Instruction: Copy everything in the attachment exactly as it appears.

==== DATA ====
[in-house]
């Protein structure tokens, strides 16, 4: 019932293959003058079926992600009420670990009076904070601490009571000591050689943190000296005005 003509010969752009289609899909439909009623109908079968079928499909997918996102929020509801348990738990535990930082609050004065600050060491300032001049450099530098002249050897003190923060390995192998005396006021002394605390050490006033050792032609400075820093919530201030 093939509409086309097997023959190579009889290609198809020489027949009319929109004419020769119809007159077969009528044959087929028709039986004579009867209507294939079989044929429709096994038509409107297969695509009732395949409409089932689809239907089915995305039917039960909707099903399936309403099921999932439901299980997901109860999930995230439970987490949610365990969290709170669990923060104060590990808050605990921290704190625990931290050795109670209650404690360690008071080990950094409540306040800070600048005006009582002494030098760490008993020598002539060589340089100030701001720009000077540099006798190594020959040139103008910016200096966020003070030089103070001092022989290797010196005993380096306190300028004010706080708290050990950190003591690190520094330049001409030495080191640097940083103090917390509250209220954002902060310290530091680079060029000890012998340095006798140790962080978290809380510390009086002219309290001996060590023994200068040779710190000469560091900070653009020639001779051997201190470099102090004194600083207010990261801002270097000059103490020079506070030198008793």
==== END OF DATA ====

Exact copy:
[in-house]
């Protein structure tokens, strides 16, 4: 019932293959003058079926992600009420670990009076904070601490009571000591050689943190000296005005 003509010969752009289609899909439909009623109908079968079928499909997918996102929020509801348990738990535990930082609050004065600050060491300032001049450099530098002249050897003190923060390995192998005396006021002394605390050490006033050792032609400075820093919530201030 093939509409086309097997023959190579009889290609198809020489027949009319929109004419020769119809007159077969009528044959087929028709039986004579009867209507294939079989044929429709096994038509409107297969695509009732395949409409089932689809239907089915995305039917039960909707099903399936309403099921999932439901299980997901109860999930995230439970987490949610365990969290709170669990923060104060590990808050605990921290704190625990931290050795109670209650404690360690008071080990950094409540306040800070600048005006009582002494030098760490008993020598002539060589340089100030701001720009000077540099006798190594020959040139103008910016200096966020003070030089103070001092022989290797010196005993380096306190300028004010706080708290050990950190003591690190520094330049001409030495080191640097940083103090917390509250209220954002902060310290530091680079060029000890012998340095006798140790962080978290809380510390009086002219309290001996060590023994200068040779710190000469560091900070653009020639001779051997201190470099102090004194600083207010990261801002270097000059103490020079506070030198008793």